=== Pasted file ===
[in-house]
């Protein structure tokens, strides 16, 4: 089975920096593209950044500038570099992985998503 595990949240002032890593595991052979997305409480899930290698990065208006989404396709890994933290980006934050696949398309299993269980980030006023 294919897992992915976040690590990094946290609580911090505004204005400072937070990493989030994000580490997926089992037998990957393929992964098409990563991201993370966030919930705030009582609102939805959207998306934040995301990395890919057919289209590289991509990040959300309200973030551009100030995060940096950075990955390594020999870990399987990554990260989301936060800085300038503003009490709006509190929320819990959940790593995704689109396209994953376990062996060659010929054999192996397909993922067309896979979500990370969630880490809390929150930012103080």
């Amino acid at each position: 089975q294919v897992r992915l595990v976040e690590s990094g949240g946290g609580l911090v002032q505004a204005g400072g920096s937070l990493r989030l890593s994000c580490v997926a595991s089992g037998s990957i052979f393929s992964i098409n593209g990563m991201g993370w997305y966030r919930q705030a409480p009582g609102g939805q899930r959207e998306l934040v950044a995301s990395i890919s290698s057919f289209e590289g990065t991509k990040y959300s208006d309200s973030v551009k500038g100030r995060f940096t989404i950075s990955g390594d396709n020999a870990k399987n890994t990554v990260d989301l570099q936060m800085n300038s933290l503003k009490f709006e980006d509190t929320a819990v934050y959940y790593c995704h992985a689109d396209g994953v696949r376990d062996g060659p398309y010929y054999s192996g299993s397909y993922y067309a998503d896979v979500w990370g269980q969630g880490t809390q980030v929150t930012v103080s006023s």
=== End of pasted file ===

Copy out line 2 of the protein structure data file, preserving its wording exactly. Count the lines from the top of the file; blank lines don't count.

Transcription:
């Protein structure tokens, strides 16, 4: 089975920096593209950044500038570099992985998503 595990949240002032890593595991052979997305409480899930290698990065208006989404396709890994933290980006934050696949398309299993269980980030006023 294919897992992915976040690590990094946290609580911090505004204005400072937070990493989030994000580490997926089992037998990957393929992964098409990563991201993370966030919930705030009582609102939805959207998306934040995301990395890919057919289209590289991509990040959300309200973030551009100030995060940096950075990955390594020999870990399987990554990260989301936060800085300038503003009490709006509190929320819990959940790593995704689109396209994953376990062996060659010929054999192996397909993922067309896979979500990370969630880490809390929150930012103080």